Late reduction of thrust and an out-of-limits tailwind caused a Volga-Dnepr Ilyushin Il-76 to overrun as it touched down long at St John’s in Canada.
Investigators found that the pilot increased thrust 3s after crossing the threshold of runway 11, and did not retard the throttles to idle for another 5s.
The aircraft touched down 3,570ft beyond the threshold, bounced, then made contact again at 4,220ft – about halfway along the 8,500ft runway.
Although reverse thrust was engaged on the two outboard engines, and the spoilers were deployed, the aircraft did not decelerate quickly enough. The crew belatedly applied reverse thrust on the inboard engines, about 1,000ft from the runway end, but the heavy transport overran by 640ft.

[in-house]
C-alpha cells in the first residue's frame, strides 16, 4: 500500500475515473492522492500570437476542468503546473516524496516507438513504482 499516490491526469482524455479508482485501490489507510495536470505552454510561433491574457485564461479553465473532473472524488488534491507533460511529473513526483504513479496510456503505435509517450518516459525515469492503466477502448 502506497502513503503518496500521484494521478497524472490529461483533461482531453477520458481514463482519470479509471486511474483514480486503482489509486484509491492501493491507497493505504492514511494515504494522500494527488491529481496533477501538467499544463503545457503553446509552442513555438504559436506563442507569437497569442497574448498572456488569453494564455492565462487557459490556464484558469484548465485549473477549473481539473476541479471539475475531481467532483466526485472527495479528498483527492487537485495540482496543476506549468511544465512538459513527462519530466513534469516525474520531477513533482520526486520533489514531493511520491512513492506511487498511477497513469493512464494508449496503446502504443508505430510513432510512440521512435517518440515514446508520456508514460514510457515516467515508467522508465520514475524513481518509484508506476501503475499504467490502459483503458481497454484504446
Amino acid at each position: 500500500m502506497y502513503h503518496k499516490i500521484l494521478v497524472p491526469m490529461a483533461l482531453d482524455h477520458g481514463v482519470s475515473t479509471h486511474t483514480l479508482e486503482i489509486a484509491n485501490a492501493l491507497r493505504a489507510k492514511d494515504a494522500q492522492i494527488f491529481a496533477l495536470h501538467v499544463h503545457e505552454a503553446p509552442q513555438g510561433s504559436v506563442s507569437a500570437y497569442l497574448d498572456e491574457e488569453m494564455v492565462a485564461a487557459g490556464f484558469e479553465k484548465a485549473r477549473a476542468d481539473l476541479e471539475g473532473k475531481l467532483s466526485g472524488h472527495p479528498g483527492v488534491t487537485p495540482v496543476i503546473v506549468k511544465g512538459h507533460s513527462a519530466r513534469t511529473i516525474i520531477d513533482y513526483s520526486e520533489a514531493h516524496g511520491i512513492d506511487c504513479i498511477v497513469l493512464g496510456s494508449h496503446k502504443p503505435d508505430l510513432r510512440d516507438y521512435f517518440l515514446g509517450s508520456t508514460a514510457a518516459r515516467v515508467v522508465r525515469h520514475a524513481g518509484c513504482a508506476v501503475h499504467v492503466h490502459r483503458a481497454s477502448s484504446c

The Transportation Safety Board’s inquiry into the 13 August 2012 event discovered that the aircraft had been subject to a 13kt tailwind, above the certified limit of about 10kt for the type.
Information from the control tower indicated a 3kt tailwind, although additional data about the tailwind was available to the crew through a multi-function cockpit display.
The true 13kt figure, derived from flight-data recorder information, would have required a landing distance of nearly 5,200ft.
Examination of the freighter’s undercarriage showed “excessive” wear, the inquiry adds, with all 16 main-gear tyres worn by 80% or more – leading to increased risk of hydroplaning on the wet runway surface.
The investigation also revealed that the hydraulic lines to the brakes had been installed incorrectly, and that, during anti-skid operations, the set-up would have released pressure to wheels with effective braking.
None of the 10 crew members on board the Il-76 was injured and the aircraft (RA-76511) received only superficial damage.